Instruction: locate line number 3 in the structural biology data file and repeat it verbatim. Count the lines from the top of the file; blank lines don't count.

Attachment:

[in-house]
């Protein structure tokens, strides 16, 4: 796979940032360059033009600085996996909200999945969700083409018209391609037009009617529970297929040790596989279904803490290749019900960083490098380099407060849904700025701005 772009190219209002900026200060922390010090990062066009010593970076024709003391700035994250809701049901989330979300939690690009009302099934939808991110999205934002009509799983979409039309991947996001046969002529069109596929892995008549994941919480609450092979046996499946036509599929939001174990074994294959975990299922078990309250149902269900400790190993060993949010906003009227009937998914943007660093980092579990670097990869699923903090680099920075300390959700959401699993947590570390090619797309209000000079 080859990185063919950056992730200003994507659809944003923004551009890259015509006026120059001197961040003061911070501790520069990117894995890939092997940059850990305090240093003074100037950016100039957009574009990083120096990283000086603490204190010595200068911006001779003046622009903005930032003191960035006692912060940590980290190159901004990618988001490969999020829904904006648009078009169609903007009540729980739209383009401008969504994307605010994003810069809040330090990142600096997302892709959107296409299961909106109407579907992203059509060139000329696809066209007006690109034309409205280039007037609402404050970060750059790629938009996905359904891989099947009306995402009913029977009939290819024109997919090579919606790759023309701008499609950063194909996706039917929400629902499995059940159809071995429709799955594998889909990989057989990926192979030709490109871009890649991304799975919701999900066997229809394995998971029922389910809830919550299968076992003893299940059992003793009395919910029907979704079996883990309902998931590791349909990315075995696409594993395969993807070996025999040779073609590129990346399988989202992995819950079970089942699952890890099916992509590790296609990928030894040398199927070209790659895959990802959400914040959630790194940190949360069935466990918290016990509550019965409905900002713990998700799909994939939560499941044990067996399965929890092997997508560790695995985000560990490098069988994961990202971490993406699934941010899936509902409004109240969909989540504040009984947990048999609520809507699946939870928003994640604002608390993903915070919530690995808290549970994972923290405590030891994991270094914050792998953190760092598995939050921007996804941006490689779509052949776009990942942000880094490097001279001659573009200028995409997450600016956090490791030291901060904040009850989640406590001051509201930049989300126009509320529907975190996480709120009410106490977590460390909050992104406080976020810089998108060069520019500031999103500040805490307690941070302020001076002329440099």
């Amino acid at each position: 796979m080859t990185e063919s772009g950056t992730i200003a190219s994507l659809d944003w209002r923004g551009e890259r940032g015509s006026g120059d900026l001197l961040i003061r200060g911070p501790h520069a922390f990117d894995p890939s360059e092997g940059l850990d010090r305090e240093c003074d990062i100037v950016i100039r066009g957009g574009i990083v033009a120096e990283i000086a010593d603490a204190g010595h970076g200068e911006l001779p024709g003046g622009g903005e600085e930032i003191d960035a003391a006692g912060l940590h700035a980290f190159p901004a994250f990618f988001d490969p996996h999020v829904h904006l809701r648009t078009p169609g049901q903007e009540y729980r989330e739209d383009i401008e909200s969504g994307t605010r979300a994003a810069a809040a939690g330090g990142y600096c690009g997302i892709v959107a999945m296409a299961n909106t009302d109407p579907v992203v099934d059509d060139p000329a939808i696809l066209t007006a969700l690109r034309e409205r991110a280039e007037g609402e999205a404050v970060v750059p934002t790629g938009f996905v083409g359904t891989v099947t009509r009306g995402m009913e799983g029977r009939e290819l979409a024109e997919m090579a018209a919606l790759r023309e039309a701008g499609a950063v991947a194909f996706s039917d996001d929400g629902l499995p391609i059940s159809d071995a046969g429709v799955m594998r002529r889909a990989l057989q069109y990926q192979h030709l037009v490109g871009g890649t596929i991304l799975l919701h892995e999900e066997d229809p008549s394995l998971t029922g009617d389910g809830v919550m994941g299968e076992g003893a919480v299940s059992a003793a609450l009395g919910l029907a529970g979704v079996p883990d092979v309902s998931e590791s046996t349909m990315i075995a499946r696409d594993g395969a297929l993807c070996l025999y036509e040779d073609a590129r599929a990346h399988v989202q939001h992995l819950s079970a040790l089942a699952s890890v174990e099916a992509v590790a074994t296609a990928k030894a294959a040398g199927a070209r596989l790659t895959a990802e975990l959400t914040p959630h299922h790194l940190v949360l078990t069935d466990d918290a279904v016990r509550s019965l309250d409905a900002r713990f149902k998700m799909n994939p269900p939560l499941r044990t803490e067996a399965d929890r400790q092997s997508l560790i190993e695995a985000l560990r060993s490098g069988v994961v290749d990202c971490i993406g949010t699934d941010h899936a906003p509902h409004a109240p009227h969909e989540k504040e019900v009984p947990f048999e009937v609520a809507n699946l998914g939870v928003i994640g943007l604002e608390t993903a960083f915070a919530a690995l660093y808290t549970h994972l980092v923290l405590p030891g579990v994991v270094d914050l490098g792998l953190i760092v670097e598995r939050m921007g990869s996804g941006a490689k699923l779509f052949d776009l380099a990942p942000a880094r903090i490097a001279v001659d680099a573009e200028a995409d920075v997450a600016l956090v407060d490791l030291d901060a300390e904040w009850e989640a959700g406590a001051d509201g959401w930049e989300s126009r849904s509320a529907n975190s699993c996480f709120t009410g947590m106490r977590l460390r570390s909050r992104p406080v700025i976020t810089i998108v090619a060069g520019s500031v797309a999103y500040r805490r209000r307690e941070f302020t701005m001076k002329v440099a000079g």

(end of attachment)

């Amino acid at each position: 796979m080859t990185e063919s772009g950056t992730i200003a190219s994507l659809d944003w209002r923004g551009e890259r940032g015509s006026g120059d900026l001197l961040i003061r200060g911070p501790h520069a922390f990117d894995p890939s360059e092997g940059l850990d010090r305090e240093c003074d990062i100037v950016i100039r066009g957009g574009i990083v033009a120096e990283i000086a010593d603490a204190g010595h970076g200068e911006l001779p024709g003046g622009g903005e600085e930032i003191d960035a003391a006692g912060l940590h700035a980290f190159p901004a994250f990618f988001d490969p996996h999020v829904h904006l809701r648009t078009p169609g049901q903007e009540y729980r989330e739209d383009i401008e909200s969504g994307t605010r979300a994003a810069a809040a939690g330090g990142y600096c690009g997302i892709v959107a999945m296409a299961n909106t009302d109407p579907v992203v099934d059509d060139p000329a939808i696809l066209t007006a969700l690109r034309e409205r991110a280039e007037g609402e999205a404050v970060v750059p934002t790629g938009f996905v083409g359904t891989v099947t009509r009306g995402m009913e799983g029977r009939e290819l979409a024109e997919m090579a018209a919606l790759r023309e039309a701008g499609a950063v991947a194909f996706s039917d996001d929400g629902l499995p391609i059940s159809d071995a046969g429709v799955m594998r002529r889909a990989l057989q069109y990926q192979h030709l037009v490109g871009g890649t596929i991304l799975l919701h892995e999900e066997d229809p008549s394995l998971t029922g009617d389910g809830v919550m994941g299968e076992g003893a919480v299940s059992a003793a609450l009395g919910l029907a529970g979704v079996p883990d092979v309902s998931e590791s046996t349909m990315i075995a499946r696409d594993g395969a297929l993807c070996l025999y036509e040779d073609a590129r599929a990346h399988v989202q939001h992995l819950s079970a040790l089942a699952s890890v174990e099916a992509v590790a074994t296609a990928k030894a294959a040398g199927a070209r596989l790659t895959a990802e975990l959400t914040p959630h299922h790194l940190v949360l078990t069935d466990d918290a279904v016990r509550s019965l309250d409905a900002r713990f149902k998700m799909n994939p269900p939560l499941r044990t803490e067996a399965d929890r400790q092997s997508l560790i190993e695995a985000l560990r060993s490098g069988v994961v290749d990202c971490i993406g949010t699934d941010h899936a906003p509902h409004a109240p009227h969909e989540k504040e019900v009984p947990f048999e009937v609520a809507n699946l998914g939870v928003i994640g943007l604002e608390t993903a960083f915070a919530a690995l660093y808290t549970h994972l980092v923290l405590p030891g579990v994991v270094d914050l490098g792998l953190i760092v670097e598995r939050m921007g990869s996804g941006a490689k699923l779509f052949d776009l380099a990942p942000a880094r903090i490097a001279v001659d680099a573009e200028a995409d920075v997450a600016l956090v407060d490791l030291d901060a300390e904040w009850e989640a959700g406590a001051d509201g959401w930049e989300s126009r849904s509320a529907n975190s699993c996480f709120t009410g947590m106490r977590l460390r570390s909050r992104p406080v700025i976020t810089i998108v090619a060069g520019s500031v797309a999103y500040r805490r209000r307690e941070f302020t701005m001076k002329v440099a000079g």